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Photo: Anna Moneymaker-Pool/Getty Images

President Trump signed an executive order on Monday that would impose sanctions on any person or entity that contributes to the supply, sale, or transfer of conventional arms to or from Iran or is engaged in providing training and financial support related to those weapons.

Why it matters: The executive order is the first step by the Trump administration to put teeth into its claim that international sanctions on Iran were restored over the weekend, one month after the U.S. initiated the "snapback" process under a United Nations Security Council resolution.

The big picture: The immediate goal of the new U.S. sanctions is maintaining the UN's 2007 arms embargo on Iran, which is set to expire in October. The Trump administration hopes that the wide-ranging sanctions will discourage governments and private companies from buying or selling arms to Iran in fear they will be sanctioned by the U.S. government.

In addition to the executive order, the State Department, Treasury Department and Commerce Department announced the following measures:

  • Sanctions on Iran’s Ministry of Defense and Iran’s Defense Industries Organization.
  • Designation of six individuals and three entities associated with the Atomic Energy Organization of Iran.
  • Export control restrictions by the Commerce Department on five senior Iranian nuclear scientists who are allegedly involved in Iran’s nuclear weapons program.
  • Designation by the Treasury Department of three individuals and four entities associated with Iran’s ballistic missile program. 

What they're saying:

  • President Trump said in a statement that his administration “will never allow Iran to have a nuclear weapon, nor will we allow Iran to endanger the rest of the world with a fresh supply of ballistic missiles and conventional arms."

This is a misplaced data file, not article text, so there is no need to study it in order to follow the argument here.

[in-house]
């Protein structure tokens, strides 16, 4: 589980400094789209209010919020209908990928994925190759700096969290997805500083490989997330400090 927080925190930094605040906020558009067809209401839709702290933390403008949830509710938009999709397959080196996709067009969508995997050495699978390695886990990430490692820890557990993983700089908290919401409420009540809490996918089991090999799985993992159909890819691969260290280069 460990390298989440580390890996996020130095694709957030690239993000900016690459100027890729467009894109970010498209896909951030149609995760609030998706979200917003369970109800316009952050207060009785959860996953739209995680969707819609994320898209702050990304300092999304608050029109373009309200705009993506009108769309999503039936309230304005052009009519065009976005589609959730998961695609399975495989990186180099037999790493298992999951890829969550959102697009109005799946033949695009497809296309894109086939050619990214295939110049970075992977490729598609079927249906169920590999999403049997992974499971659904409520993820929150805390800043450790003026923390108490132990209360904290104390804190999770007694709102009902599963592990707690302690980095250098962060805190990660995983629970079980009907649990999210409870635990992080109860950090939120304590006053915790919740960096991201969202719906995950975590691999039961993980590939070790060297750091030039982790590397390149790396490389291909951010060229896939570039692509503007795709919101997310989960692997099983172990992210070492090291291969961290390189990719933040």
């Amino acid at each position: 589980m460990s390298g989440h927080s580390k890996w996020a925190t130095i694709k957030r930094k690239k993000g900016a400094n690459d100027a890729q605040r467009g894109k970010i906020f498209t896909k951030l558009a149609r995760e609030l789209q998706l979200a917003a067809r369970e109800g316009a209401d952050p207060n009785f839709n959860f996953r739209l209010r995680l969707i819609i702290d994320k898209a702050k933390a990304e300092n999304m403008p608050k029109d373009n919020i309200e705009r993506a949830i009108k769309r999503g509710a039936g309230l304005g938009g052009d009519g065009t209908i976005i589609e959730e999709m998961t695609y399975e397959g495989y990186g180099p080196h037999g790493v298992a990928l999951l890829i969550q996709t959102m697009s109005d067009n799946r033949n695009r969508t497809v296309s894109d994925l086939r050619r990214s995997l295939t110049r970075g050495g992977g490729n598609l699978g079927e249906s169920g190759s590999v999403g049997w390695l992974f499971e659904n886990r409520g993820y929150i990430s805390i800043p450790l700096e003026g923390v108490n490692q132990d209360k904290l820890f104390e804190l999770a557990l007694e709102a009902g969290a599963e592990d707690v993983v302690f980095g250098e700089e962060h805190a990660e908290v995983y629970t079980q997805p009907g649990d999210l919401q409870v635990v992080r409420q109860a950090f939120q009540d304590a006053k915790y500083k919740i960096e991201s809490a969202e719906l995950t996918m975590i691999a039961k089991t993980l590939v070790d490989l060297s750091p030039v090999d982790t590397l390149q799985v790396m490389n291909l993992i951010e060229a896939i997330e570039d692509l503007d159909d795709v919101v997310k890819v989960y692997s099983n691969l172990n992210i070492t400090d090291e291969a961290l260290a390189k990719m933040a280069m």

• Secretary of State Pompeo said at a press conference: “We will continue and expand our sanctions until Iran is willing to conclude a comprehensive negotiation that addresses the regime’s malign behavior. We are always open to diplomacy with Iran, but Iran must respond with diplomacy, not with more violence. Until then, maximum pressure will continue."
  • Secretary of Defense Mark Esper said at the press conference that U.S. forces in the region are ready to respond to any Iranian aggression.

The other side: Iran's foreign minister Mohammad Javad Zarif dismissed the new sanctions at a Council on Foreign Relations event on Monday as "nothing new," adding: "The U.S. has exerted all the pressure it could on Iran. It had hoped it would bring our population to its knees. It didn't."

What’s next: It's still unclear how effective the new sanctions will be and whether the U.S. will be successful in maintaining the arms embargo on Iran.

  • Most world powers, including U.S. allies France, Germany and the U.K., announced they do not recognize the snapback of sanctions and believe the U.S. move has no legal effect.
  • Moreover, Russia and China are not expected to be deterred by the new sanctions and are likely to sell the Iranians almost any weapons they wish.

Go deeper

Dec 9, 2020 - World

Biden and Netanyahu are on a collision course over Iran

Photo illustration: Aïda Amer/Axios. Photos: Eric Baradat (AFP), Gali Tibbon (AFP)/Getty Images

The incoming Biden administration and the Israeli government are on a collision course over the future of the 2015 Iran nuclear deal.

Why it matters: There is a growing gap between Biden’s stated intention to re-enter the deal and Israel’s expectations and public demands against it.

Dave Lawler, author of World
Jul 13, 2020 - World

China-Iran deal envisions massive investments from Beijing

Illustration: Aïda Amer/Axios

China and Iran have negotiated a deal that would see massive investments flow into Iran, oil flow out, and collaboration increase on defense and intelligence.

Why it matters: If the proposals become reality, Chinese cash, telecom infrastructure, railways and ports could offer new life to Iran’s sanctions-choked economy — or, critics fear, leave it inescapably beholden to Beijing.

Nov 18, 2020 - World

Israel's plan to influence Biden on Iran

Illustration: Annelise Capossela/Axios

Israel is drafting a strategy for engaging with the incoming Biden administration on Iran, two Israeli officials tell me.

What they're saying: “We don’t want to be left out again," Israeli Foreign Minister Gabi Ashkenazi told the Knesset foreign relations committee in a classified hearing last week. He said Israel had to avoid the mistakes that left it isolated as the Obama administration negotiated the 2015 Iran deal.